Esther McCready never skips her volunteer visits to the University of Maryland, the school she forced to offer her an education 60 years ago when she was a hopeful, young black student.
McCready, a retired nurse and teacher, is now 78 and spends hours each month volunteering at the school's nursing museum in Baltimore, where her letter of admission is enshrined.
Civil rights scholars say it was McCready's persistence that opened the university system's doors to black undergraduate students during the days of court-sanctioned racial segregation in Maryland.
"People ask if I was bitter about what happened," she said of her initial experiences at the then-all-white school. Speaking recently at Maryland's School of Nursing on West Lombard Street, she said, "I don't allow bitterness to enter my life. Bitterness destroys you."
McCready, then an 18-year-old living on Dallas Street in East Baltimore, had graduated with honors from Dunbar High School, worked as an aide at Sinai Hospital and wanted to go to nursing school. She and a friend applied to all the nursing schools in the telephone book (they divided the alphabet and McCready took the second half), and she informed the schools she was black.
"Hers is another one of those Rosa Parks situations," said University of Maryland law professor Larry Gibson. "In both cases, women, acting on their own, just made up their minds that they were not going to accept discrimination anymore and then did something about it."
McCready received an application from the University of Maryland, where the only black students accepted were in its law school.
"I often wonder who was in that office sending out these applications," McCready said. The other schools wrote back saying that they did not allow "negroes."
McCready filled out the application and took a required medical examination from her physician, Dr. Raynor Brown. To this day, she assumes that he contacted the National Association for the Advancement of Colored People, and soon she found herself being asked by an NAACP attorney why she had applied to the school: "Who put you up to it?"
"Nobody put me up to that. I did it by myself," McCready recalled saying.
She applied for admission to the 1949 class; the school sat on the application and did not admit her. The NAACP took up her case. Several attorneys, including Thurgood Marshall, who later served as a justice of the Supreme Court, argued her case in Maryland courts. It took a year - McCready won on appeal - and then she faced the reality of being the first black undergraduate at Maryland. Soon, Maryland's other professional schools opened their doors, as did the College Park undergraduate program.
"I went by myself to the first day. It was a class of more than 50," McCready said. (The friend with whom she had applied had decided not to pursue further schooling and married.) "Nobody spoke. Nobody said, 'Hi, come and join us.' Nobody said, 'Come and join us in the cafeteria.' But the dietary aides, who were African-American, were beaming at me."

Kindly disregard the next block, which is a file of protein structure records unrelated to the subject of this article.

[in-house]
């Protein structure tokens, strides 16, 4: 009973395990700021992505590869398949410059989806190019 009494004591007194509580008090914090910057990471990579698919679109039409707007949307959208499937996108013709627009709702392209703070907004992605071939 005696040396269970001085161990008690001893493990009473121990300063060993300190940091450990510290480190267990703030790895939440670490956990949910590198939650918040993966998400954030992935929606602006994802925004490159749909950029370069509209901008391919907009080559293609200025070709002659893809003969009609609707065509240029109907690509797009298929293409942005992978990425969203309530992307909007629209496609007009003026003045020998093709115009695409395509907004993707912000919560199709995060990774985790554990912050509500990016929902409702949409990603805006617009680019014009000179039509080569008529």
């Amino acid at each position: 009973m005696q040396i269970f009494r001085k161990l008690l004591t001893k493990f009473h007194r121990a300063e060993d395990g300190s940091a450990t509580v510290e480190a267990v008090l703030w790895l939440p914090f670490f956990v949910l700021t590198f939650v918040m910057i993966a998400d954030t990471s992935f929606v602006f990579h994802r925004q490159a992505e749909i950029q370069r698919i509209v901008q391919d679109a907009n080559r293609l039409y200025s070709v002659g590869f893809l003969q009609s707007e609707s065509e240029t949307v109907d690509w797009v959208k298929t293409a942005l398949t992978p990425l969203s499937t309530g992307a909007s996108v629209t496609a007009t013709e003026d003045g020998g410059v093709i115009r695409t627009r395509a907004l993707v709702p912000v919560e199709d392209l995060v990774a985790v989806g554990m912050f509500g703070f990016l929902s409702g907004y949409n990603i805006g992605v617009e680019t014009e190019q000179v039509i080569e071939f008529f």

On the first day, a white nurse advised her, "If you don't pray, you won't get out of here, because nobody here is for you."
McCready took the advice. "I thought to myself, 'If God intends for me to get out of here, nobody here can stop me.' "
She attended lectures and did her homework. McCready encountered resistance from the school's dean, who set up a dorm room for her in a former office separated by a floor from rooms of white nursing students.
"I never minded being alone," McCready said. "Even when I was a Dunbar student, I'd be in the library, quietly reading."
Even though McCready made it through nursing school, she still faced a segregated Baltimore. When state nursing board examinations were administered at the College of Notre Dame of Maryland, she felt she could not eat at that school. She hailed a cab with several other black nursing students, went to Pennsylvania Station's lunch counter, which she knew served blacks, then hastily returned to the school to resume the exams.
McCready graduated in 1953 and became a Baltimore public health nurse. Willing to try something new, she moved to New York City and joined the staff of New York Hospital-Cornell Medical Center, where she went on to become a head nurse in the post-operative room.
Her family was musical - her brother was a church organist - and she took courses at the Peabody Conservatory in the late 1950s. In New York, she served as a private-duty nurse while pursuing a degree at the Manhattan School of Music. She wound up teaching, becoming Raven Symone's private tutor when the child actress was part of the cast of The Cosby Show. She sang in the Metropolitan Opera chorus for its 1985 production of Porgy and Bess with Grace Bumbry and Simon Estes.
"It's been quite a life," McCready said. "People tell me I should write a book."